Sealed or not, the arches represent the storied generations who call the area ‘home’
Hanoi’s plan to restore 127 support archways under the city’s iconic elevated railway has local residents anxiously awaiting word on how the project will affect those whose livelihoods depend on street-side businesses below the arches.
The elevated stone railway was built between 1900 and 1902 on the 1.2 kilometer stretch along Gam Cau Street, beginning at Phung Hung Street and ending at Long Bien Station.
A total of 131 arches ranging from 3.5 to 4.5 meters tall were built to support the railway.
By the 1980s, the area under the archways had become a hotbed for pollution and social disorder, prompting authorities to seal them off.
Today, only four of the 131 arches are kept open to traffic.
The proposed revival plan calls for the 127 arches to be reopened and repurposed as a multipurpose area hosting book streets, coffee shops, and artistic activities.
Sealed or not, the domes hold the storied history of generations who have called the area ‘home’.
According to Dinh Thi Sam, an 84-year-old resident, the archways have been a neighborhood landmark since long before her birth.
During the Vietnam War in 1972, the archways were a place to seek shelter when the area was under attack.
“I still remember the sound of the trains running above the structure, carrying weapons and food supplies from the southern region,” Sam recalled.
Between 1960 and 1970, the arches became home to several families who cooked, ate, washed clothes, and even raised chickens under their shade.
Oftentimes, residents would trade their space under the arches in the same way real estate transactions are done in today’s market, said Nguyen Luan, a local resident.
Luan recalls wartime memories when the railway was used as a staging point for soldiers from northern Vietnam to be transported to battle in southern regions.
“Family members would line up along the railway in the early morning to wave goodbye to loved ones being carried south,” Luan recounted.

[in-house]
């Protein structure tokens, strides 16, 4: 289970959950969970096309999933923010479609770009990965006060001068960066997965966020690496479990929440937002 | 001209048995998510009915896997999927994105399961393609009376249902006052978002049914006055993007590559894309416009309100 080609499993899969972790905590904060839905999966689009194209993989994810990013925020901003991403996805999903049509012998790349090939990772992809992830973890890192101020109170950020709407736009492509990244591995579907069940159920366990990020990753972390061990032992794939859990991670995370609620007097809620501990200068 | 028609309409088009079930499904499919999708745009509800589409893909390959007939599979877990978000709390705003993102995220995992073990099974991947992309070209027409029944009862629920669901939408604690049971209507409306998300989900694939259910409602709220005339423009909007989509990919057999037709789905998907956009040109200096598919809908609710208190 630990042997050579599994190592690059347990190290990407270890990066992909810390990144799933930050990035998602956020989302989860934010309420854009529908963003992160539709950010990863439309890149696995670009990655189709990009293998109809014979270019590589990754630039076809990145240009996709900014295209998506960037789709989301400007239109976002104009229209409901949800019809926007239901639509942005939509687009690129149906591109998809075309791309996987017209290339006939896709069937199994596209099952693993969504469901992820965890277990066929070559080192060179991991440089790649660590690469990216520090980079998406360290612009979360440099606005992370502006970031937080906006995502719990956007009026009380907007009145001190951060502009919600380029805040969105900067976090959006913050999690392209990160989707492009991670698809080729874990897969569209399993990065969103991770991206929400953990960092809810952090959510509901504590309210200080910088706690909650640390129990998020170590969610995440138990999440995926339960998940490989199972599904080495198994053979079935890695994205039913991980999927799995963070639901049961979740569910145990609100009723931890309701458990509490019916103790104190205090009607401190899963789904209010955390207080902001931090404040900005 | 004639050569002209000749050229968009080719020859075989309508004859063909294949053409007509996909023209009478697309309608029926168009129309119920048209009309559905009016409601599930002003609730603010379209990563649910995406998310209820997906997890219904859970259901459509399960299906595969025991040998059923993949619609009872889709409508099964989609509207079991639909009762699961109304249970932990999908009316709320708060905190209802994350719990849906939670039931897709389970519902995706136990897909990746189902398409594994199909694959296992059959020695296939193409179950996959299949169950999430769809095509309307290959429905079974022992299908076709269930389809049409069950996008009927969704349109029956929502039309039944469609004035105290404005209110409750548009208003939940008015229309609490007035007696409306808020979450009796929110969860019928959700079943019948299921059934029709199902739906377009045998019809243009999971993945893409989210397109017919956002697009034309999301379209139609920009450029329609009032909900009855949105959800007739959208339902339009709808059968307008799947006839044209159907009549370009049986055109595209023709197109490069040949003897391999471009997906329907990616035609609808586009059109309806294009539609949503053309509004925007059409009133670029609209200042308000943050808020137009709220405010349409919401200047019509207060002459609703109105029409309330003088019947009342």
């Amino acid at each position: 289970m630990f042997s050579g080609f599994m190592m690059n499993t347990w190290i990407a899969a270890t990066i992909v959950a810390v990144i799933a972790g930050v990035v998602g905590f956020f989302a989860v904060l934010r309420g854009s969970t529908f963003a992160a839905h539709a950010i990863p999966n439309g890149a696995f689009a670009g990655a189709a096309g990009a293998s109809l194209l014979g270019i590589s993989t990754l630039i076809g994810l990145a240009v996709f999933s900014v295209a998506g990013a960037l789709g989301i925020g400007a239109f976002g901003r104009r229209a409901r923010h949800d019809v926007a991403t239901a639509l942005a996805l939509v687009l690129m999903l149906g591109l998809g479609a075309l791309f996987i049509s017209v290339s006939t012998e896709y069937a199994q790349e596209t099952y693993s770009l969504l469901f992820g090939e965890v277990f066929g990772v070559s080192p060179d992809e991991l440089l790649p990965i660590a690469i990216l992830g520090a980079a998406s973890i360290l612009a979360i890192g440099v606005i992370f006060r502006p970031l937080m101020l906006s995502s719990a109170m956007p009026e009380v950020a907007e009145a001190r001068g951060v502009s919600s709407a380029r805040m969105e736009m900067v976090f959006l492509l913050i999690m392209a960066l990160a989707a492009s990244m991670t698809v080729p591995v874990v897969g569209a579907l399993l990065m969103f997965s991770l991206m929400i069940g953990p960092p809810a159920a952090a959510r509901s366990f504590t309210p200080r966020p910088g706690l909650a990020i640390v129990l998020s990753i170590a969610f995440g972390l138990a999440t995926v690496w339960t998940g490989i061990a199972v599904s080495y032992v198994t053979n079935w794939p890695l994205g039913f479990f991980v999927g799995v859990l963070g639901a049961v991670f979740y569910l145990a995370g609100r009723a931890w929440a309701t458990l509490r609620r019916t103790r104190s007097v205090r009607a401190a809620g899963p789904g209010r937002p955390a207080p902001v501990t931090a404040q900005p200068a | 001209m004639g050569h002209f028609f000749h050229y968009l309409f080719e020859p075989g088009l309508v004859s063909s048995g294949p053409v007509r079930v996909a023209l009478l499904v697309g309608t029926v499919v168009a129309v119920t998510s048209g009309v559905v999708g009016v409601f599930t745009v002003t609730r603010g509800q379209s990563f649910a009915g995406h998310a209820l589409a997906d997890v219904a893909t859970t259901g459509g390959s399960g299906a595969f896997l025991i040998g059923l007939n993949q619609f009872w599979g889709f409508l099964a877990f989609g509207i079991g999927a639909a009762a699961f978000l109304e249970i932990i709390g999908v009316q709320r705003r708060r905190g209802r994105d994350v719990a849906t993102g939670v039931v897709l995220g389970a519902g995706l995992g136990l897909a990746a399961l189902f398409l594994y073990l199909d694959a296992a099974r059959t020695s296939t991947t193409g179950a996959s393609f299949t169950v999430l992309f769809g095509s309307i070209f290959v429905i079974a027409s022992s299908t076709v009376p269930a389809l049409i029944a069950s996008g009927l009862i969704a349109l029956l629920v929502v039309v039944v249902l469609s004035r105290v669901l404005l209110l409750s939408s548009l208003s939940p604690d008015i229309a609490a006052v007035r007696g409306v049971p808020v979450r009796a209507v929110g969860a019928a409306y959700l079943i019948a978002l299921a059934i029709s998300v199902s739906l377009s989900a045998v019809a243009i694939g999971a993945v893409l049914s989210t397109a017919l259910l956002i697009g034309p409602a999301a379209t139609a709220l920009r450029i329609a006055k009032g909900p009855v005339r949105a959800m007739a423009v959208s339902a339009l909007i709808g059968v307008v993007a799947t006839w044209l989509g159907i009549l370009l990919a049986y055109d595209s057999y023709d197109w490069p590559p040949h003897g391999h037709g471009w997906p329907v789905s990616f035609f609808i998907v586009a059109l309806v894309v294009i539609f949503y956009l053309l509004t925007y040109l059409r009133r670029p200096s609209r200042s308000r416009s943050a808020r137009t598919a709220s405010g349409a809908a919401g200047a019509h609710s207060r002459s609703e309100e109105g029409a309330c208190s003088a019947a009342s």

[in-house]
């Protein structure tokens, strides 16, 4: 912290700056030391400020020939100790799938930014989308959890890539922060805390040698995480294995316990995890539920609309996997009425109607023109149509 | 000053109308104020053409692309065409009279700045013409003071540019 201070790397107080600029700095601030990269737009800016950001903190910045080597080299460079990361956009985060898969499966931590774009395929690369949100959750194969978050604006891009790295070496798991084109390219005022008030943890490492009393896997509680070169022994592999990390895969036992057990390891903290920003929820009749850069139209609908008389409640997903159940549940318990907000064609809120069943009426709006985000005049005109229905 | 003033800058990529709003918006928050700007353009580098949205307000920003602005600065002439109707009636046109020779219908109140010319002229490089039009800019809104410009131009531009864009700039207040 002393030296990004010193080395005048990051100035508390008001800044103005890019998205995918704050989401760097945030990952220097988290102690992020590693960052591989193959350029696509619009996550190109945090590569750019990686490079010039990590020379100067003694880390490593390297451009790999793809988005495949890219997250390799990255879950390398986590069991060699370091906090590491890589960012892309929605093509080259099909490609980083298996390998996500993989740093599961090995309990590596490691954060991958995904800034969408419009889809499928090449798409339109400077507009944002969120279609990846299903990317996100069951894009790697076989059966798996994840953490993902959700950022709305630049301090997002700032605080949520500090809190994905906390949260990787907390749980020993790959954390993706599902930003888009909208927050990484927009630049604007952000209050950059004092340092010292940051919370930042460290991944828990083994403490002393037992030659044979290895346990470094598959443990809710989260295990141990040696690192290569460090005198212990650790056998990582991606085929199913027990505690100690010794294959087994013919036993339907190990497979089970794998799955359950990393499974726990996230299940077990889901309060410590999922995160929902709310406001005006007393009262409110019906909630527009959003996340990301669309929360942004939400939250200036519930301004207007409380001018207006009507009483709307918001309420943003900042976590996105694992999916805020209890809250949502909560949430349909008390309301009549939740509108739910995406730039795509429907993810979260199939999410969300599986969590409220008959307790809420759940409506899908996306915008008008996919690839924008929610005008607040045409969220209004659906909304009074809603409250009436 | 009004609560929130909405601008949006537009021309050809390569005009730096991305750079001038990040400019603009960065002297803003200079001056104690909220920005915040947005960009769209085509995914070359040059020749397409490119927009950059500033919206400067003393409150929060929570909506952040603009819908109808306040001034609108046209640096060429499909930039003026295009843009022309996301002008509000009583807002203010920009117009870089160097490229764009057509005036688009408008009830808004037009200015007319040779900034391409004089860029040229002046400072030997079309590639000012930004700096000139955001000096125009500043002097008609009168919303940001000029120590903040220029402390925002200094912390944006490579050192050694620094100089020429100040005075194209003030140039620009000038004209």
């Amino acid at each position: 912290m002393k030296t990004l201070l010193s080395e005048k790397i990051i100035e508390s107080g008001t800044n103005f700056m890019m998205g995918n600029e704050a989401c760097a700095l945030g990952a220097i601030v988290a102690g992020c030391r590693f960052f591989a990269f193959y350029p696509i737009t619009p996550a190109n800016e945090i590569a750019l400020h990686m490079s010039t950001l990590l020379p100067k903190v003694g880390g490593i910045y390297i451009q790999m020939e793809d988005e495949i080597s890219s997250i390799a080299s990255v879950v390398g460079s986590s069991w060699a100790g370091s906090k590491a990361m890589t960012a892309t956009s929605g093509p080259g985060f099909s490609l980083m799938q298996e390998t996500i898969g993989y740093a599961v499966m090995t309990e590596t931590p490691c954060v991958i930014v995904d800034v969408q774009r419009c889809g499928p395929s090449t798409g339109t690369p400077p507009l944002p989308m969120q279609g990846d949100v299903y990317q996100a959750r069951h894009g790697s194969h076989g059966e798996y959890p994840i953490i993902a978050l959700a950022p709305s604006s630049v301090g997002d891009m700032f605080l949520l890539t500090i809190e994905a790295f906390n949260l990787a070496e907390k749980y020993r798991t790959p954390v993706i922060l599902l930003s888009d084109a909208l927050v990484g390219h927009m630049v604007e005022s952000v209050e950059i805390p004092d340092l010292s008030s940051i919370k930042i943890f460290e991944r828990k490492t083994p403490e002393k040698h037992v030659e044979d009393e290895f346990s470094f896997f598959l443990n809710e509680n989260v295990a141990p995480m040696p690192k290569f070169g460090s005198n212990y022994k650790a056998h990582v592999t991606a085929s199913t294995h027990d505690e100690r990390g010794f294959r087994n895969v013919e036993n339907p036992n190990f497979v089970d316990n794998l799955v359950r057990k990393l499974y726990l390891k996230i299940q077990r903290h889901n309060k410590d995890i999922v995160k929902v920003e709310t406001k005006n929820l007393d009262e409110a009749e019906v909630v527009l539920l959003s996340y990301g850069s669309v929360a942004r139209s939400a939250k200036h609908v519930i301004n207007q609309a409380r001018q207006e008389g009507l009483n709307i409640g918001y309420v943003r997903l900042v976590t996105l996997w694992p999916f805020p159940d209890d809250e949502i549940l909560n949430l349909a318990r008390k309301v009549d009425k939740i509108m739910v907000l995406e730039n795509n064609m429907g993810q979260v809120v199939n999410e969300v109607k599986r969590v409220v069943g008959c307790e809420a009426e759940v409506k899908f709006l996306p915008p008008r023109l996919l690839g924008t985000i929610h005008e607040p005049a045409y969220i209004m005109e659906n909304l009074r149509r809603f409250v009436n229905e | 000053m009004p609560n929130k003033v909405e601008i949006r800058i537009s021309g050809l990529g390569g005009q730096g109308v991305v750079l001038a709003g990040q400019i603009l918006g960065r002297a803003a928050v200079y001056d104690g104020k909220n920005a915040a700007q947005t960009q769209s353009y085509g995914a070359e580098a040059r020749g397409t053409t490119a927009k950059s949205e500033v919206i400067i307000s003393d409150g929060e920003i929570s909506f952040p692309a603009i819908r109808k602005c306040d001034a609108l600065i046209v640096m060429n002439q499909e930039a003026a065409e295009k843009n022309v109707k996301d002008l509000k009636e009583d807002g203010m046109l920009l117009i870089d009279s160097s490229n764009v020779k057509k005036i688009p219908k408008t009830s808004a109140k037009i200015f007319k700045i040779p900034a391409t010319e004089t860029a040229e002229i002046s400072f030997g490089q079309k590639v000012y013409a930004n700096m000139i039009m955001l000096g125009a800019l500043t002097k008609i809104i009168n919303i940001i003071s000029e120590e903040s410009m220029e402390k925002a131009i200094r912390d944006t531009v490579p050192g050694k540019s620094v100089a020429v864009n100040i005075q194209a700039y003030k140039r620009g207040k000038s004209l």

“Among those soldiers, many returned but several did not,” he added.
In 1974, people living under the archways left the area for their new houses allocated by city authorities.
As residents moved out from the archways, they turned into tea stalls and artisan workshops until being sealed in the 1980s.
Many citizens, particularly the elderly, are excited to see the archways being returned to their nostalgic glory.
Alongside the excitement, a considerable number of residents worry that their livelihood will be affected by the project.
Nguyen Van Van, 87, has been earning a living by repairing electric fans near the closed archways for the past 50 years.
Van and his wife have 10 children who depended on his income for their survival.
Although his children are now grown, the octogenarian still works daily to take care for himself.
Van is now worried that he’ll lose his workspace once the archways are restored.
Pham Duc Hung, another worker who has toiled for years along the structure, says the shops and diners around the arches have become a distinctive aspect of the area.
Authorities should considered keeping their tradition alive while breathing new life into the old railway.